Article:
|1940’s Farmhouse Upstairs Guest Bedroom Makeover|
Here is a simple easy recipe to make your own natural, non-toxic pine floor cleaner with just a few basic ingredients and essential oils.
We have officially been living in our new home for a week now. There are a few random things we still have to move, but we have everything we need moved and most of it unpacked! Now that I can breathe just a bit, I wanted to share the changes we made to another upstairs bedroom to make it over into a game room. This has been completed for over a month, but we just have been so busy there has been no time to share. This is the makeover of the square middle bedroom we mentioned in our last post.
|1940 Farmhouse Game Room Redo Before and After|
The upstairs of our 1940’s farmhouse has not seen many (if any) updates to it. The upstairs has three small bedrooms. Two bedrooms are rectangular and have closets that are built into the attic space. The third bedroom in the middle has no attic space to utilize for closets and is square. We only have our youngest who is 14 that still lives with us. We let her choose which bedroom she wanted. Not surprising, she chose one of the rectangular bedrooms that had a closet and had the best window view overlooking one of the hay fields. The bedrooms are a little small. Adding to the challenge, she currently has an excessively large bedroom at our current house. To compensate for the space, her bedroom will be the one she chose and the square middle room with no closets will be a game room. Today, we will discuss the updates to the bedroom so that it functions well and suits a 14 year old teenage girl.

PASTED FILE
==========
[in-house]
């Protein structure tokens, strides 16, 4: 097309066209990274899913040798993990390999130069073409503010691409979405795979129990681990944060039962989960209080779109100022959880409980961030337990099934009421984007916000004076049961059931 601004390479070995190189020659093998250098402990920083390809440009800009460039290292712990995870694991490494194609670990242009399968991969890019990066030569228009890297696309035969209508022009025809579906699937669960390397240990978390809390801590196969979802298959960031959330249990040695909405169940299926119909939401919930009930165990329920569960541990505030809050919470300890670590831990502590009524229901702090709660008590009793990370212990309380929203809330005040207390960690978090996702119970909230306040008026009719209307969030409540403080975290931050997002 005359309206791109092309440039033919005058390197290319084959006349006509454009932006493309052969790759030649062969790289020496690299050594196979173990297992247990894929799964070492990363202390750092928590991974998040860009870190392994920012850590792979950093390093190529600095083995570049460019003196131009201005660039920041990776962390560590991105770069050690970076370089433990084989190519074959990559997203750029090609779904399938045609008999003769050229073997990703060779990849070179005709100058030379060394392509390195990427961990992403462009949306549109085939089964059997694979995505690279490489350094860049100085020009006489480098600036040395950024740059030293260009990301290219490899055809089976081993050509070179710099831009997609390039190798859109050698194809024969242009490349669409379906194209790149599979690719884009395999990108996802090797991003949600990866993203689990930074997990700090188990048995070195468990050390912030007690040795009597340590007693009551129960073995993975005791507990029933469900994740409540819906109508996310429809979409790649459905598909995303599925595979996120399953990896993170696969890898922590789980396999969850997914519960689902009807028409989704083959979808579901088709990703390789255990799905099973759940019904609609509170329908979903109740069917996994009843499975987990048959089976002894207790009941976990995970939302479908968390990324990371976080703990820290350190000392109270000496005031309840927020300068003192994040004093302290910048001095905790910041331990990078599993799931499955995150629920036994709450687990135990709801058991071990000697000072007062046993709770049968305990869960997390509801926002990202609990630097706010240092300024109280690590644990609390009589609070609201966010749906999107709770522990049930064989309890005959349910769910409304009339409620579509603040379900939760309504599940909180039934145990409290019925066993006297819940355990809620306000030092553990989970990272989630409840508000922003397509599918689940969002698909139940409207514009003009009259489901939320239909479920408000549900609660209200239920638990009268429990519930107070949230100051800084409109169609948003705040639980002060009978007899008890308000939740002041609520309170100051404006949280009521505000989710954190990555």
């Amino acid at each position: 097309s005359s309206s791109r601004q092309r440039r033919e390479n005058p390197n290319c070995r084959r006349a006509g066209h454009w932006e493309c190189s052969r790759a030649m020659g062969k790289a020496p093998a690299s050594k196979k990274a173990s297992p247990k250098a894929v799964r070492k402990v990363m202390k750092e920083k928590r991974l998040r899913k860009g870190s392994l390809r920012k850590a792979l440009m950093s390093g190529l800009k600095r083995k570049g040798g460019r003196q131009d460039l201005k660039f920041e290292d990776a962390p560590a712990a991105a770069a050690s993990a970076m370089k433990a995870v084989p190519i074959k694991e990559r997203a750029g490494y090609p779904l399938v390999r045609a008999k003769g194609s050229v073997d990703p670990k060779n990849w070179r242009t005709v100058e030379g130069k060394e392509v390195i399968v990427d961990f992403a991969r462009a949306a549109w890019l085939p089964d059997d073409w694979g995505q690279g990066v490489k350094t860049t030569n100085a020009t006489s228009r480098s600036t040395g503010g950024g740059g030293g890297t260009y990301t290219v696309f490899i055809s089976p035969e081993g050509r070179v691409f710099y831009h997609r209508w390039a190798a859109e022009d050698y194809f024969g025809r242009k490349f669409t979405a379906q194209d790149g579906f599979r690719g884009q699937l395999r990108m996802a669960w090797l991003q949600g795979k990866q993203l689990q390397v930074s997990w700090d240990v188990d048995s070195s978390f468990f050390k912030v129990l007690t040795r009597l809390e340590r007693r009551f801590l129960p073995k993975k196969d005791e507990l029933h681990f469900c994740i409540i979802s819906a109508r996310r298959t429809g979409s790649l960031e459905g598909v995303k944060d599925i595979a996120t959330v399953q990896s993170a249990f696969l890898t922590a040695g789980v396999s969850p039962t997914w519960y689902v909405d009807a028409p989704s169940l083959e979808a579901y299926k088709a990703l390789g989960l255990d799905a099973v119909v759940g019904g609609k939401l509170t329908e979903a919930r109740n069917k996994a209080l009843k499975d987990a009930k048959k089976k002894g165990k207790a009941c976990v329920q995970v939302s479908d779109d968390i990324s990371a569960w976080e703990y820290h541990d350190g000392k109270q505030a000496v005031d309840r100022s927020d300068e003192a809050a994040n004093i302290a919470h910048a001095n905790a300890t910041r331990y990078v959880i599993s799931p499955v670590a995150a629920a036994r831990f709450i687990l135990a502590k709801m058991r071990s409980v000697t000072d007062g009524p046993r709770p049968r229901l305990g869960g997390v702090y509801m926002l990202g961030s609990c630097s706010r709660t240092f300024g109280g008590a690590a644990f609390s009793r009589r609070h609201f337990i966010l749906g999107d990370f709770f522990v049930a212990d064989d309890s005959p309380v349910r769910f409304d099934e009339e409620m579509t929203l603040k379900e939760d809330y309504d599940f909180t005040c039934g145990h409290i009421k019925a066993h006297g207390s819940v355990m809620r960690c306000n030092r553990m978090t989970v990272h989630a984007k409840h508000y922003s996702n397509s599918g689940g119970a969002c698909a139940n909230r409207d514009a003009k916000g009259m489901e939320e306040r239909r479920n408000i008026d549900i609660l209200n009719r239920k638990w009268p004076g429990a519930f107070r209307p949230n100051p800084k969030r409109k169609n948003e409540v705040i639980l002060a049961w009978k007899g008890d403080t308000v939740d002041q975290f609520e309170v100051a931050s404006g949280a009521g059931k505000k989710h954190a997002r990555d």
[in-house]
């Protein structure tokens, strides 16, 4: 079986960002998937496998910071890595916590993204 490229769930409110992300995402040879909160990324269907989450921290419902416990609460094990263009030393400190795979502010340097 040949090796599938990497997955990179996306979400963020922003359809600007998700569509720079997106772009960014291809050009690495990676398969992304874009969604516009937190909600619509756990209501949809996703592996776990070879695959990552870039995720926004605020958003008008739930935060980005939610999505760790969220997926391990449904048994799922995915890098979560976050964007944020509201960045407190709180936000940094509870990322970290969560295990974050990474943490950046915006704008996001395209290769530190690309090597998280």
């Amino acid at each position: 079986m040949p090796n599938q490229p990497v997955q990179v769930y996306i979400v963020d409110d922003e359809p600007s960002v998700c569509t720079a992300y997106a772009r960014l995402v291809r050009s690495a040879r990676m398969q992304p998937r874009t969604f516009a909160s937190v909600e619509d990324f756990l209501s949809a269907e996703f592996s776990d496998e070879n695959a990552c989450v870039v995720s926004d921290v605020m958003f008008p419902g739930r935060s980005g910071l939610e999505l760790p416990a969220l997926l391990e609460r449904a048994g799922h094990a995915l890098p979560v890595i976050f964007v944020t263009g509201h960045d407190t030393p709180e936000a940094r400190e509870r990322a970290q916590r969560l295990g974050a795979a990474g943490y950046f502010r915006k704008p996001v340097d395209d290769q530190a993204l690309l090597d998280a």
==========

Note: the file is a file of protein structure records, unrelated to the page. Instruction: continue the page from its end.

|1940’s Farmhouse Upstairs Bedroom Makeover – Before and After|
We are just weeks (maybe a month) away from our move to our “new to us” farmhouse. We have been quite busy and we have failed miserably at keeping the progress updates flowing. We took a week off from work after Christmas with plans to get a lot accomplished at the new house. Although, we did stay very busy, the excessive rain we received delayed much of our moving and work outside. Although it was still wet Friday, it had dried up enough that we Jon was finally able to make some progress on the outside tasks. A big part of our move is of course moving our chickens which requires constructing a new chicken run.
Our next big priority was to get the room we planned to use as our office ready. This room was originally setup like a bedroom when we viewed the house, but it doesn’t function well as such and we had other plans. It is somewhat of an irregular trapezoidal shape with three doors to the kitchen, living room, and bathroom. We believe the original function of the room was more of a parlor or “sitting room” back in the day.
|1940 Farmhouse “Sitting Room” aka Office Before and After|